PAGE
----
The Jenny Lewis album is also very good. While it’s not remotely ground-breaking, and has clearly been produced with a well-budgeted portion of spit and polish, it’s perhaps one of the best-judged albums released this year. It presents the expected blend of pop, rock, country and soul influences, even drifting somewhat into White Stripes territory. It’s a thoroughly American record, and none the worse for that.
A band who present a uniquely American perspective, very different from Lewis’s, are Calexico. This year’s album from them offers the excellence you’d expect: the mariachi horns are back and used to good effect, while the rock influence of its predecessor Garden Ruin is still in evidence. Indeed, this selection here Two Silver Trees reminds me of Arcade Fire with its trilling guitar lines. There’s maybe not much to say about the album overall: it’s another very good Calexico record, although as with all their albums it needs a good few listens to get the best out of it. Be patient with it and it will reward you.
Sometimes listening to BBC 6Music can be a confusing experience: one assumes that a lot of what you hear on Marc Riley’s show in particular is genuinely indie and a bit obscure, so it can be a shock to see it racing up the charts a few months later. Duffy was just someone off 6Music as far as I was concerned, and then look what happened! The rolling and majestic qualities of her debut single Rockferry intrigued, but the rest of her album proved somewhat slight and over-pretty white soul – for which reason she hasn’t made the cut on this compilation. Another 6Music act that suddenly went massive have, however: some people find The Ting Tings over-simple and irritating, but to me their music is well-honed pop. Admittedly, That’s Not My Name would probably have driven me up the wall if I was a regular listener to daytime radio, but I’m not and so I’ve not lost sight of how excellent it is. I particularly like the way that it sounds very different by the end from how it did at the start. The album is similar in the respect that it is full of hooks and maybe not much else – but it has a certain purity because of that. Be The One is probably the best of the various Cure-a-like singles that have been released this year.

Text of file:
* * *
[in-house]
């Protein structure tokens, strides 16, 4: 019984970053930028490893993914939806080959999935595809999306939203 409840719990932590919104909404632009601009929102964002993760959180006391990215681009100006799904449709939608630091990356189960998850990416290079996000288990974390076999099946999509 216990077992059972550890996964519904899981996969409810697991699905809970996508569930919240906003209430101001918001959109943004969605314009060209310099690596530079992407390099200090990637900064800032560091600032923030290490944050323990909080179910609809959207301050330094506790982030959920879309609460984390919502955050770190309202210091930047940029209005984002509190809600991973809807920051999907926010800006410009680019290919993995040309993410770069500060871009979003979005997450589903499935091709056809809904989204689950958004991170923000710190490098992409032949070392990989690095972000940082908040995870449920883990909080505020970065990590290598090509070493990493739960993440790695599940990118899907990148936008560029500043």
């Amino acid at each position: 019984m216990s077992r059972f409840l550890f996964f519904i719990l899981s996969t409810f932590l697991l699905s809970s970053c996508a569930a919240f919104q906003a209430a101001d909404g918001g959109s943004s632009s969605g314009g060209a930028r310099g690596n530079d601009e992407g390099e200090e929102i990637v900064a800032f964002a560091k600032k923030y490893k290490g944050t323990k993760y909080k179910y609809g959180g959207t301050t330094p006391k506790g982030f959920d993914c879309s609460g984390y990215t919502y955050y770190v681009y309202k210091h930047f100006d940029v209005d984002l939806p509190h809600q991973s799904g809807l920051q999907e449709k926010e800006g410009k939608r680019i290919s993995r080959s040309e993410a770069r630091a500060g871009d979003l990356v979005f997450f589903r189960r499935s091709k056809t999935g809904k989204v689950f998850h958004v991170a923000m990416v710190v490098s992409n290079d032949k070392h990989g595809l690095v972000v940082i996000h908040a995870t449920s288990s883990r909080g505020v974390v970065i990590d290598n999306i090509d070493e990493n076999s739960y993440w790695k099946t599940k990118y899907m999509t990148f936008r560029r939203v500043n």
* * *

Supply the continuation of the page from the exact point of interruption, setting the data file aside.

The next track takes us right back to the start of the year. Hot Chip‘s Made in the Dark was undoubtedly far too long, but terrific apart from that. Its floor-fillers like, well, Ready for the Floor, have grabbed the attention and been used on a lot of BBC trails; but for my money the more reflective and soulful songs are the best. We’re Looking For A Lot Of Love is one of the album’s more mellow moments, but is still not without a decent hook or two.
The compilation stays mellow to close its first half. Vinyl Exchange in Manchester remains my favourite record shop, and I make a point of popping in when I get the chance. I picked up the Destroyer album there in the spring, and the chap serving me enthused about it above all the other CDs I was buying. He was right – it’s a great record. Erstwhile New Pornographer Dan Bejar presents another exotic soundscape, over which he lays lyrics that verge on the pretentious or even ridiculous but generally manage to remain cryptic and beguiling. I admit I’ve not helped the cause here, but Destroyer deserves attention as more than a New Pornographers side-project.